Fernández, who has long had a close relationship with the pope, a fellow Argentine, said he rejected later offers to reprint the book.
"I was already older, and I thought this is a book about the kiss ... so I said, 'No, no, no, please, don't reprint it, let's leave this in the past.' But well, now it's my karma," Fernández said with a laugh.
One of the excerpts from the book reads: "A couple with a lot of sex, a lot of sexual satisfaction, but few kisses that are genuine or with kisses that say nothing is digging the grave of love with each sexual encounter, creating routine, fatigue, and weariness until one of them finds something more human."
Fernández argued he can't be accused "of anything" because the work in question "contains no heresy or error." He stressed that the strategy of his critics is to "quote phrases" from the book repeatedly to question the pope for appointing someone with "such superficial theology and street language" to a key position.
The book includes a poem written by Fernández: "How was God so ruthless to give you that mouth... No one can resist, witch, hide it."
The cardinal complained on social media that critics mistranslated "bruja," or "witch," as "bitch."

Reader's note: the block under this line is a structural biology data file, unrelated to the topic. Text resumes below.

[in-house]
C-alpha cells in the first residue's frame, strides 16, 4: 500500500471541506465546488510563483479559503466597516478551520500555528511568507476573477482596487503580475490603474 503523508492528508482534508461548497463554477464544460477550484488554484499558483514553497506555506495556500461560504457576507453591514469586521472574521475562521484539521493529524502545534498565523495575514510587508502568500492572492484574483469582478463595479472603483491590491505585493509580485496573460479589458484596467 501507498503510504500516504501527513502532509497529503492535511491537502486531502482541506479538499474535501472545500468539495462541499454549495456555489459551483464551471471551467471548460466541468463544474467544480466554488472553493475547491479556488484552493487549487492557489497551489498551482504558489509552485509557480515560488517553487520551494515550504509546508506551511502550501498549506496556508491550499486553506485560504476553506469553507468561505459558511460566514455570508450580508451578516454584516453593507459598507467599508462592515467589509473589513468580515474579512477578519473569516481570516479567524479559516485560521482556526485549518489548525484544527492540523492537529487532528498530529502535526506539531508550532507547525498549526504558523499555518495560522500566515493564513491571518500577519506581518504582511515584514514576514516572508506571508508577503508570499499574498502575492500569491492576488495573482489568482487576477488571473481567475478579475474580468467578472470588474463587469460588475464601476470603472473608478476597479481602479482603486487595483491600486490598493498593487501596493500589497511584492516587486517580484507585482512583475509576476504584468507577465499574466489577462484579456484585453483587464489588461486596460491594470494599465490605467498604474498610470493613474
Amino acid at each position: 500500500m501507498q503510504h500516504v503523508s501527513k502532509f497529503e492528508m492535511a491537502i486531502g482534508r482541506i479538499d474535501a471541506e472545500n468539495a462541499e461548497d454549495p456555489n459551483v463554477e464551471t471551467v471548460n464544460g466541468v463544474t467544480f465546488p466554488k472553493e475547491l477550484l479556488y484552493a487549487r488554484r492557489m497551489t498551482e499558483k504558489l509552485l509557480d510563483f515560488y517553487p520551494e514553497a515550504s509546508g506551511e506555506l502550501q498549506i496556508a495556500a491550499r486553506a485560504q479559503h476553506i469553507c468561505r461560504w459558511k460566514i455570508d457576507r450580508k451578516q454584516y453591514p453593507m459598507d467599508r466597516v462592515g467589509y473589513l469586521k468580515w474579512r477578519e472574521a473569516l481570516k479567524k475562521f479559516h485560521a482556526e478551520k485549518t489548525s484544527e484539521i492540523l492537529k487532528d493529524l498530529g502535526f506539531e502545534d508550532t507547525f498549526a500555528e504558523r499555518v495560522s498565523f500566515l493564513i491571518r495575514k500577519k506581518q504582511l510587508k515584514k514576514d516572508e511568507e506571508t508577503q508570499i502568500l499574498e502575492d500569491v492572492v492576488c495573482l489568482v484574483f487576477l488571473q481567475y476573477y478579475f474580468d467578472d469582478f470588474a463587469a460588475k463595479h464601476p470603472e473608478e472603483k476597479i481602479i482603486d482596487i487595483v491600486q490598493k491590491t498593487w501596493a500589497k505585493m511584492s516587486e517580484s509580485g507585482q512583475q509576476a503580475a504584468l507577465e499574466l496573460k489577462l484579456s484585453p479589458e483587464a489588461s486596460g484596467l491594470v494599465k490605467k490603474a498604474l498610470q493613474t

Fernández said he wrote the book along with a group of young people when he was a parish priest in the Argentine town of Santa Teresita, in the central province of Córdoba. He said it was written as a catechesis for teenagers, with the contributions of his young collaborators, and he improved them by providing "a little editing."
In the book's introduction, Fernández wrote that the book was not written from his personal experience and that his goal was to summarize what "mortals" experience when they kiss.
Fernández says he has written dozens of texts since then and his critics should cite ones he has published in "top-level" journals. He has been the rector of the Catholic University of Argentina and head of the Argentine Society of Theology. He was recently named a cardinal.
"But they take this little youth catechism, from a poor parish priest from the countryside, and take phrases out of context," Fernández said.
In Argentina, Fernández has received some criticism on social media but has the support of the church in his homeland.
"He has given an excellent and clear explanation of the issue," said Máximo Jurcinovic, director of communications for the Argentine Episcopal Conference.